Ellie Challis MCR23 [Getty]

Challis and Summers-Newton headline on penultimate night in Manchester

5 Aug 2023

Ellie Challis made it a hat-trick of gold medals for the week, storming to an emphatic victory in the Women’s S3 200m Freestyle final ahead of Maisie Summer-Newton at her very best - producing a commanding performance to retain her Women's SB6 100m Breaststroke title.

The penultimate night at the Manchester 2023 Allianz Para Swimming World Championships saw Challis lining up for the Women’s S3 200m Freestyle in lane five for the race, which was a straight final. The 19 year-old quickly took a huge lead down the opening length – putting five metres between her and the competition at the first turn.

She then slowly began to extend that gap to her closest challengers in the adjacent lane as the race progressed, with the gap increasing for every passing stroke by the athlete in what is her first appearance in the event at a World Championships.

Coming in to the wall, she touched with a lead of over 25 metres from Brazil’s Schnarndorf who took the silver, with the result further corroborating the already-impressive week experienced by the now four-time world champion.

“That was such a special moment for me there”, said Challis after her dominant performance.

“I know how ill Leanne [Smith] has been all year and to be able to tell her she got third, that she’s come here and got a medal after all she’s been through this year - to be able to see her reaction was special to me as we’ve raced against each other since 2019 and we’re good friends. I couldn’t have asked for a better Championships, and there’s just one more event tomorrow!

“As I turned for the last length I actually saw the clock so I knew where I was at. Normally I wouldn’t get that but it definitely gave me a push down the last length that I needed to keep chasing a time.

“Three golds is definitely a confidence boost going into Paris, I’ll be chasing down another tomorrow and I’m excited to see what I can do on the last length of that 100m.”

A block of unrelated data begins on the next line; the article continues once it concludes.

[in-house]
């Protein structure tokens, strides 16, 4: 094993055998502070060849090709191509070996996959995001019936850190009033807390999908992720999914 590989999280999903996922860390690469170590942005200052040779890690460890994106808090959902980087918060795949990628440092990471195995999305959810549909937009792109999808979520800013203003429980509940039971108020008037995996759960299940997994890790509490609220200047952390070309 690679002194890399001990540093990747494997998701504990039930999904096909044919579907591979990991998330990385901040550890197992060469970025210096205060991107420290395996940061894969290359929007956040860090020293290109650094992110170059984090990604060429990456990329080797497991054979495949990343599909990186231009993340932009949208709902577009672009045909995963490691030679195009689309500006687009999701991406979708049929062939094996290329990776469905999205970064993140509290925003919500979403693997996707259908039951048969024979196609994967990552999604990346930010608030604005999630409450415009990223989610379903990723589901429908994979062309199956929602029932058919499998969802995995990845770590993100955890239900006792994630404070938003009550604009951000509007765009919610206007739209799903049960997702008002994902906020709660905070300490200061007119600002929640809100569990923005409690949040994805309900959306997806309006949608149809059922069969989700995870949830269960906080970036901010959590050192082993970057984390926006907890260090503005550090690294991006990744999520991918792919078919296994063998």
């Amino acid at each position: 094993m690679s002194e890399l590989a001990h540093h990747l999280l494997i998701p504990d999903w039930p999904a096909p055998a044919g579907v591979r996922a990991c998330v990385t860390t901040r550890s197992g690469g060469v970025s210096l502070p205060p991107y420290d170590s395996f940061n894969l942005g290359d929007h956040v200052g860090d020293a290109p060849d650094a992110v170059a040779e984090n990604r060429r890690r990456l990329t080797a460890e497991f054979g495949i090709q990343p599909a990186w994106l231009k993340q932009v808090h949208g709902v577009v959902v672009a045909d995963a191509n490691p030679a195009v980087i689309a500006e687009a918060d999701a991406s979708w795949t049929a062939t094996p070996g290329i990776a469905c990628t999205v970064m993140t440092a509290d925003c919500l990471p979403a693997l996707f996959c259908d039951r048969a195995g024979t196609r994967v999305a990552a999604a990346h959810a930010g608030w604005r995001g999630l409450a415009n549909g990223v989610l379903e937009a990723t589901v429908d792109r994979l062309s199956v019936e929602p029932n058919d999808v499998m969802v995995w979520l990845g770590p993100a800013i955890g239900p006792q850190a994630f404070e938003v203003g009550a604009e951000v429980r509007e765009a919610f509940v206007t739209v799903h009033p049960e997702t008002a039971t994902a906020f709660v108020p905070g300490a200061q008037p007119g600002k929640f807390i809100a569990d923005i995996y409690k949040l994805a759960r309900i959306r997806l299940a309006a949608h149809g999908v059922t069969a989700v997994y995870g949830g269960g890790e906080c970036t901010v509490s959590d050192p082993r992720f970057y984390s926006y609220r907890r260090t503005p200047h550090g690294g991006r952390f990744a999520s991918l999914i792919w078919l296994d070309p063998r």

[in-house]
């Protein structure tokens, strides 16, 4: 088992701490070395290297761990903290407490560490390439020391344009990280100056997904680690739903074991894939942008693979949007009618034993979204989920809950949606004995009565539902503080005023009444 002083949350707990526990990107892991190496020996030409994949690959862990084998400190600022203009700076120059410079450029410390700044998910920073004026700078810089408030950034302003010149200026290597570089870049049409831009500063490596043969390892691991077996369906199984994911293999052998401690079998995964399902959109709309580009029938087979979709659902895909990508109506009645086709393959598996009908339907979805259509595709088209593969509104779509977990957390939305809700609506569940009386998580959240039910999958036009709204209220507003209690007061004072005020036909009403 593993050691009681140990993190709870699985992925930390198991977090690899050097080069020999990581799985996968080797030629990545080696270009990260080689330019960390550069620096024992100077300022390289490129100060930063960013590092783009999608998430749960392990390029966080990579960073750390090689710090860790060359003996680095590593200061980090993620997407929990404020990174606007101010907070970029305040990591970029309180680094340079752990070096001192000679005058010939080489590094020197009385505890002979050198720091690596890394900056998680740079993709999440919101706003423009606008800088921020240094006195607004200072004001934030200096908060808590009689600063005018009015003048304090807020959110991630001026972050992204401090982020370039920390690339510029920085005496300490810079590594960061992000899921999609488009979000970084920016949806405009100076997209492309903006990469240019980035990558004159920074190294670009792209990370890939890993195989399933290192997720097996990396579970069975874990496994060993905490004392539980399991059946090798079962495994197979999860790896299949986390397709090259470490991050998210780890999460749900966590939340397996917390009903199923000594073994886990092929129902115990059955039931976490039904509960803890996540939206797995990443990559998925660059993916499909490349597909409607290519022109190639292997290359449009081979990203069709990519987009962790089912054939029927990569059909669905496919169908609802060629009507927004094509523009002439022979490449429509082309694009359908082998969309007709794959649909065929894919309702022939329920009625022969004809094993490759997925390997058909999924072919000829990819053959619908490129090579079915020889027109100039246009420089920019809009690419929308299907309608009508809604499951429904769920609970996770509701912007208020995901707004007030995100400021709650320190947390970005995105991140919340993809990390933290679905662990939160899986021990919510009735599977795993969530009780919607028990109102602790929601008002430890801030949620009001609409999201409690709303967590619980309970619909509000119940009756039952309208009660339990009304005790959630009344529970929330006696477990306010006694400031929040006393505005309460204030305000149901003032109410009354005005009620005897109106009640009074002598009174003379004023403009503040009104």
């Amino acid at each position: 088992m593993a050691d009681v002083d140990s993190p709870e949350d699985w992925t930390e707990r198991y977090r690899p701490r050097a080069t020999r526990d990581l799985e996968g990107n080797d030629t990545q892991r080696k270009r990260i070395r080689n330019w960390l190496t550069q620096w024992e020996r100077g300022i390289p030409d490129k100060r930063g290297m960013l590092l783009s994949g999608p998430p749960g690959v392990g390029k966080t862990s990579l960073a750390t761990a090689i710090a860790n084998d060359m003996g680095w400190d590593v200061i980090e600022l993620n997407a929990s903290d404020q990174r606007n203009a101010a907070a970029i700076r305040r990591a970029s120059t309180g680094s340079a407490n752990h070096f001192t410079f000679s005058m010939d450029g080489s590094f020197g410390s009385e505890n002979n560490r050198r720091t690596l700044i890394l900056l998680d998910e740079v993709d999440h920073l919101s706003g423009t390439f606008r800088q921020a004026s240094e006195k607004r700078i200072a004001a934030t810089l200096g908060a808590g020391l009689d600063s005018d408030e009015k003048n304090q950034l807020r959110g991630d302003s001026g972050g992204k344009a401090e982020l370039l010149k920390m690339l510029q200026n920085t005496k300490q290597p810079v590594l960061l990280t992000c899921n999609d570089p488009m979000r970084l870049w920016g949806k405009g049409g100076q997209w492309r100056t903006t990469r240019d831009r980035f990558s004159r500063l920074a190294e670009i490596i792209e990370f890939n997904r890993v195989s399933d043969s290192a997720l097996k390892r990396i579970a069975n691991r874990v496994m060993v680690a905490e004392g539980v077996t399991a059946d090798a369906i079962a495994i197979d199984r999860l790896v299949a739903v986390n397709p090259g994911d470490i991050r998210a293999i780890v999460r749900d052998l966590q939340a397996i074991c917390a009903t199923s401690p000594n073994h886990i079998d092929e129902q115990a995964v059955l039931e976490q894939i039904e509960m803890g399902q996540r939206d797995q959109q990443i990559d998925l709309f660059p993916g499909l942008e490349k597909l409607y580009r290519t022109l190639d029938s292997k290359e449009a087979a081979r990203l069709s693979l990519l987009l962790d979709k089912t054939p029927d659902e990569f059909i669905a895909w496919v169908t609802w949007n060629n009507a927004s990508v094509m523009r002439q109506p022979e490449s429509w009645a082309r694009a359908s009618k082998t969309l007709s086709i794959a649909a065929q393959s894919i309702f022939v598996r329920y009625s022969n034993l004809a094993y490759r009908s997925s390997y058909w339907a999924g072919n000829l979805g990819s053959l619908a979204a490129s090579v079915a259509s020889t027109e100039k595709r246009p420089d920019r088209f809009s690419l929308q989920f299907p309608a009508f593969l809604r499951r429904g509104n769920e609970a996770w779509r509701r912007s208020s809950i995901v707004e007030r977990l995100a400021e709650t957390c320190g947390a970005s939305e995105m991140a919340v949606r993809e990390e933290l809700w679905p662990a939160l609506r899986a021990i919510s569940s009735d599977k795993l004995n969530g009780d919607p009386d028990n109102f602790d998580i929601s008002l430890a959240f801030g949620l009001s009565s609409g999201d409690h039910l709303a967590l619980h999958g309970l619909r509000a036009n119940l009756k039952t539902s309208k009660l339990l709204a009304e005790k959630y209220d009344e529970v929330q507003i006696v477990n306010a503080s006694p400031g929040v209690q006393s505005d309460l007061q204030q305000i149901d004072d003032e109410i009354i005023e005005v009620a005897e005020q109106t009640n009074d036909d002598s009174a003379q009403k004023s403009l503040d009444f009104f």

It was another gold medal for Maisie Summers-Newton on day six of the competition, as she produced a diligent swim in the Women’s SB6 100m Breaststroke to take the victory in a race that lit up the crowd in Manchester.

Taking the lead right from the off, she put just under five metres of distance between herself and her two closest challengers in the lanes either side down the first length.

She didn’t have it all her own way, though, with a stern fightback from Hong King’s 13 year-old prodigy Cheuk Yan NG on the return length forced Summers-Newton to find a new gear to keep her lead – a task which she happily took on by increasing her stroke rate towards the wall and touching for the win by over a body length.

The win is a new European record for the 21 year-old, as she adds to her gold medal swim in the Women’s SM6 200m Individual Medley earlier in the week.

Maisie Summers-Newton SB6 100m Breaststroke Manchester 2023 [Getty]
It was yet another dominant performance from Summers-Newton

"I absolutely adore the 100m Breaststroke, I’ve said that plenty times before that it’s my favourite so before this event I was excited and really happy - to touch the wall in a PB time and get the gold I’m chuffed!" said Summers-Newton.

"The world record mark is definitely something to aim for and to keep spurring me on because you always need a goal at the end of the day.

"I definitely wanted to win that, it was always my objective to come here and win two gold medals and I knew in myself I could do that. I’m in a really good place, coming away from this competition with PB’s and season’s bests I don’t think I can ask for much more a year out from the Games - I definitely think that’s because I’ve got a really good support network around me, my coach Andy Sharp has been fantastic this year, an amazing group of swimmers back at Northampton and up in the stands there, while my uni friends offer a balance to my world not being all about swimming."

The Mixed S14 4x100m Medley Relay team of Poppy Maskill, Scott Quin, William Ellard and Jessica-Jane Applegate combined to take the silver medal in the event in solid fashion in what was a brilliant race for the spectator.

Maskill, who took the silver medal in the individual S14 100m Backstroke event, led the team off in a field which was mixed with both men and women throughout all the lanes. She got her hand to the wall as the fastest female finisher – giving Quin a good platform to move the race on as he dove in for the breaststroke.

The 33 year-old maintained their third place position on the second leg, before Ellard put in an absolutely blistering swim on the butterfly to take second place and close the gap to the Australians in first – who had two female swimmers to close them out.